4. Network data rack to put all the equipment into, and securely lock it with a key. 

So, a recap of how a typical business network should look: 

INTERNET > ISP Modem > Firewall > Switch > into the patch panel to distribute data to the rest of the office.  

Network diagram System design
Network diagram System design


What is an all-in-one router? 

If your office, internet is through Comcast or AT&T, and odds are that you received their all-in-one bundled modem and router combination. There is plenty of material out there online as to why its not a good idea to keep using these devices for your business as your primary firewall, so I wont get into those details. However, if you made it this far, let’s break down what these devices actually do. 

The all in one routers provide the basic functions on the network, it works as the modem and the router and typically includes the following features: 

  1. Blocking external traffic to internet network 
  1. DHCP server functionality (handing out IP addresses to devices on the network automatically) 
  1. Routing traffic from internet network out to the internet 
  1. Wi-Fi access point functionality 

What we always recommend, is to get away from single devices that do EVERYTHING, because these all in one routers typically have many drawbacks in security, Wi-Fi range, and level of control. Instead, we always recommend to install a separate Firewall and Access Points (AP) mesh for Wi-Fi.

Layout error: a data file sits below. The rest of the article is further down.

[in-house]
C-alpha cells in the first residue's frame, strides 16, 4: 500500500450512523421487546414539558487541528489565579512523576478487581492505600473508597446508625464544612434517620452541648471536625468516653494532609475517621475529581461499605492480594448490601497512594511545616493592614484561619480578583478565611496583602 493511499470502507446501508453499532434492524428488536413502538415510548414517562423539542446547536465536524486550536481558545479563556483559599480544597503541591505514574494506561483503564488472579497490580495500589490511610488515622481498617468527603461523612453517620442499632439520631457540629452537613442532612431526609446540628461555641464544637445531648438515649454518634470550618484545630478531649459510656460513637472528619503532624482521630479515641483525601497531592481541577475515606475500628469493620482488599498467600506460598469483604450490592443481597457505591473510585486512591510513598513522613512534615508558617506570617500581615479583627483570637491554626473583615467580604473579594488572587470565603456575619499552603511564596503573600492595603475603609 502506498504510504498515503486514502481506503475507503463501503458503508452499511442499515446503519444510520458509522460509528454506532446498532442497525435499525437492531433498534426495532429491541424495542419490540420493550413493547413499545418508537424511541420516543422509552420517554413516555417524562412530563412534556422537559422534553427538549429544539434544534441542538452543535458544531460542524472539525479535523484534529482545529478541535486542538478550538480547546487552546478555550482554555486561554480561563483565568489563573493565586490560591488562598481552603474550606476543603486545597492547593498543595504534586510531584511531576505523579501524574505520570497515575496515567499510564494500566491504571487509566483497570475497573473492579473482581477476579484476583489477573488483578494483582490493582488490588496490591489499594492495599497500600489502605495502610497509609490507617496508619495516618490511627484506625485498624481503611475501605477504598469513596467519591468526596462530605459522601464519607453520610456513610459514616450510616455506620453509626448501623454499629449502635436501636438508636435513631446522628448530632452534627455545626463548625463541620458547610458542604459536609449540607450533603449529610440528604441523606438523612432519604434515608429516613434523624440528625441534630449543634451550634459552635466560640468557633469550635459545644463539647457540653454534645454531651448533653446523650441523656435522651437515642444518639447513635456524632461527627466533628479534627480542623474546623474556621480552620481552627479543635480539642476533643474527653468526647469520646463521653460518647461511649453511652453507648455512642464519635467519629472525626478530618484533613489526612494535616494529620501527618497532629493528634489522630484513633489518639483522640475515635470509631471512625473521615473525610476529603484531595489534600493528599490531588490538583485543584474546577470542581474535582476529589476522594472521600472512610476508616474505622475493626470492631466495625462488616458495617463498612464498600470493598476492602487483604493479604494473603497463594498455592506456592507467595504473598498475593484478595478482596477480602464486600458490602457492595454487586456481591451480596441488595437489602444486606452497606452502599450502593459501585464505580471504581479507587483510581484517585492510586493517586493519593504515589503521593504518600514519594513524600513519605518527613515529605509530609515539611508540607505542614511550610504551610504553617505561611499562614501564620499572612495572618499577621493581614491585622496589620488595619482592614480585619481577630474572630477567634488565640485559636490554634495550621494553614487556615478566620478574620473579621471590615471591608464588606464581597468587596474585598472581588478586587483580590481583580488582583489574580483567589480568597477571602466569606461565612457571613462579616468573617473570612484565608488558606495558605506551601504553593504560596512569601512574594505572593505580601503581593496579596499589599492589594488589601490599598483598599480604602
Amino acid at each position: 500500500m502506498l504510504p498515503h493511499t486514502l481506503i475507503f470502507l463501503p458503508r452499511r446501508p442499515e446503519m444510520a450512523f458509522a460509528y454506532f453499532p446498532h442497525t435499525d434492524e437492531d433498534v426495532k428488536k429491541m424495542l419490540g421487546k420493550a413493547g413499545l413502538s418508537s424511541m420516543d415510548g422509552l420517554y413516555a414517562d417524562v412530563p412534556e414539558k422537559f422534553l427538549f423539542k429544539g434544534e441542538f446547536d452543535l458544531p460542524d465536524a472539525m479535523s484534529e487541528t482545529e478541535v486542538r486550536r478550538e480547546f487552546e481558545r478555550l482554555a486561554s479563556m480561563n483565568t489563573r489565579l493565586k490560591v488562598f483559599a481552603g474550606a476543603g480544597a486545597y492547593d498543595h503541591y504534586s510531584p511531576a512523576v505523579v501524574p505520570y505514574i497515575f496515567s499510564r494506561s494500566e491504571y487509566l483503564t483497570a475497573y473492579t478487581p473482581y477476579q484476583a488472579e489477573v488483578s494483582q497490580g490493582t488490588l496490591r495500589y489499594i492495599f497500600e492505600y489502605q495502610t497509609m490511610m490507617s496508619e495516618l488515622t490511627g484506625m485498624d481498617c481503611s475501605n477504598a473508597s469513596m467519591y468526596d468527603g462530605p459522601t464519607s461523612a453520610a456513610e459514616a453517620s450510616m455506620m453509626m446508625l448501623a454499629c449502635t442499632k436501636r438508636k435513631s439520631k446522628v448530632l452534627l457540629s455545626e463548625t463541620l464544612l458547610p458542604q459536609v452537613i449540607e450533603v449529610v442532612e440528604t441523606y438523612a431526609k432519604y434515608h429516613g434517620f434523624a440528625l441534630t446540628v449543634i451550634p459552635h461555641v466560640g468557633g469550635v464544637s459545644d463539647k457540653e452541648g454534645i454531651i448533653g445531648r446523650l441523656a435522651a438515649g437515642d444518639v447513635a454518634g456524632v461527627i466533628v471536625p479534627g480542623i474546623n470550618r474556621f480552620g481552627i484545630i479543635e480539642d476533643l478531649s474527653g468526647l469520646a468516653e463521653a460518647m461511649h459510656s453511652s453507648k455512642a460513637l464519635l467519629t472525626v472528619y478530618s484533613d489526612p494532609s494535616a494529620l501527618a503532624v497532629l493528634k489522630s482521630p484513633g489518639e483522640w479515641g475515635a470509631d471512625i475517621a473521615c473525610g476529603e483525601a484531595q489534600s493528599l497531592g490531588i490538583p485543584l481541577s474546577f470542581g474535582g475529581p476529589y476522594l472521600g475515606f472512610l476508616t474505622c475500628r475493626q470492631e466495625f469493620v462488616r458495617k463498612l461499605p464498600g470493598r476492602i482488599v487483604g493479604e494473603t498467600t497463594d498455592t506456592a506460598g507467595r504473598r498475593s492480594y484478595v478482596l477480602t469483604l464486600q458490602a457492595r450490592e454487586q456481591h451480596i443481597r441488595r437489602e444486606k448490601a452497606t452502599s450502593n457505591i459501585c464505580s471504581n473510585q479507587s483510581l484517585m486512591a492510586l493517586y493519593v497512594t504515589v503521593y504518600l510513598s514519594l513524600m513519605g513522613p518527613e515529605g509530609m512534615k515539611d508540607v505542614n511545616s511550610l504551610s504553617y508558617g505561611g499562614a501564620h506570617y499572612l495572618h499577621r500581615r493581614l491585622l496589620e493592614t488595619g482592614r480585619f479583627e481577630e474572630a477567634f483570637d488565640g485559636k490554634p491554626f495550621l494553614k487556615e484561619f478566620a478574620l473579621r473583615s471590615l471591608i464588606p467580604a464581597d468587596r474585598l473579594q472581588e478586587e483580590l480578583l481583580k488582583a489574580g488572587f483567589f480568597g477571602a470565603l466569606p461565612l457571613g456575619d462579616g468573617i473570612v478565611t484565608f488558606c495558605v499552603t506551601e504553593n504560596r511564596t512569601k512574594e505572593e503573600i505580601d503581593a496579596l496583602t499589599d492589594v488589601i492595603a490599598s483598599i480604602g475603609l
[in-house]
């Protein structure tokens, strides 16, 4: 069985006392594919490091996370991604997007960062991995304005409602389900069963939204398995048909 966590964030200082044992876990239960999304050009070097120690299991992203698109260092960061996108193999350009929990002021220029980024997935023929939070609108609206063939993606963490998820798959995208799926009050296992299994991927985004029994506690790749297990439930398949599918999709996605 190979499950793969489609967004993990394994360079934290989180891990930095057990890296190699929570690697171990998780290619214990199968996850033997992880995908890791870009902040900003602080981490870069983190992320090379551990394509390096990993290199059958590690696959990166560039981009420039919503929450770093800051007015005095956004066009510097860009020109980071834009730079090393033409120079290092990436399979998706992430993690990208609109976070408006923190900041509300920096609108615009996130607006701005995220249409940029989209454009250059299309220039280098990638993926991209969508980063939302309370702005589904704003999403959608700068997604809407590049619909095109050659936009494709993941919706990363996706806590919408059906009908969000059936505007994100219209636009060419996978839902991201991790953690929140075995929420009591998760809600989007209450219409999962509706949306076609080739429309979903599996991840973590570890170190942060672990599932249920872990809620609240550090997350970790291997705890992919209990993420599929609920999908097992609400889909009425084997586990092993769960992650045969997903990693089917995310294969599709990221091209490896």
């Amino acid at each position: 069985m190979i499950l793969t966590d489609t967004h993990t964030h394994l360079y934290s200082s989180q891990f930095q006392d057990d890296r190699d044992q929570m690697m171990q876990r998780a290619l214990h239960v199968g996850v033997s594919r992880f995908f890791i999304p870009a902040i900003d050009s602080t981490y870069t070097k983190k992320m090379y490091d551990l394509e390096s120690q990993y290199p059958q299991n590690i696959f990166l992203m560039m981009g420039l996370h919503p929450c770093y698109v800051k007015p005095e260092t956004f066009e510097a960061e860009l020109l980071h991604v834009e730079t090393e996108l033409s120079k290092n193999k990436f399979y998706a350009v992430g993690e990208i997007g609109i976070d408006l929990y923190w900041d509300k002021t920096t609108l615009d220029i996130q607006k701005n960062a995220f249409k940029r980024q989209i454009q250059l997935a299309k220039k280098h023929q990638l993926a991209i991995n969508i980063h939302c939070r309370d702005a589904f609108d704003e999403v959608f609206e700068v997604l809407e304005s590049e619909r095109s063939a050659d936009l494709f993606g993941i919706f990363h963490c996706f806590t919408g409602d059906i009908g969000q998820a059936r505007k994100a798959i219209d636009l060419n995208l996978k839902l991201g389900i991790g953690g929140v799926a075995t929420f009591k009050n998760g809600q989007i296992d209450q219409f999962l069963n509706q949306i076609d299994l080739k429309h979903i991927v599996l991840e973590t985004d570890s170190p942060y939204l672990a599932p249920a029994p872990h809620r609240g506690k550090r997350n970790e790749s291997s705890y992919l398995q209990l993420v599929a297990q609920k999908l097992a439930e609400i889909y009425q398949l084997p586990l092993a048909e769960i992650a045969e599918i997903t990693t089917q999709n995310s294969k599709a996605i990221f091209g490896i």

Got the firewall now what? 

So, you purchased a firewall from a reputable vendor such as Sonicwall, Fortinet, Watchguard, Zyxel, etc., how do you make it work with your all-in-one router?  

The first step is to determine if you are using a static IP or a dynamic IP. Generally static IP’s cost additional money from the ISP, but if you are not sure if you do have a static IP or not, calling your internet provider would clear this up.  

How do you configure the firewall if you do have a static IP? 

The all-in-one router perform similar functions to a standalone firewall, mostly, the ability to hand-out IP addresses on the local network and block/manage incoming and outgoing TCP traffic. What you will need to do is configure the WAN interface on the firewall to the static IP information provided by your ISP.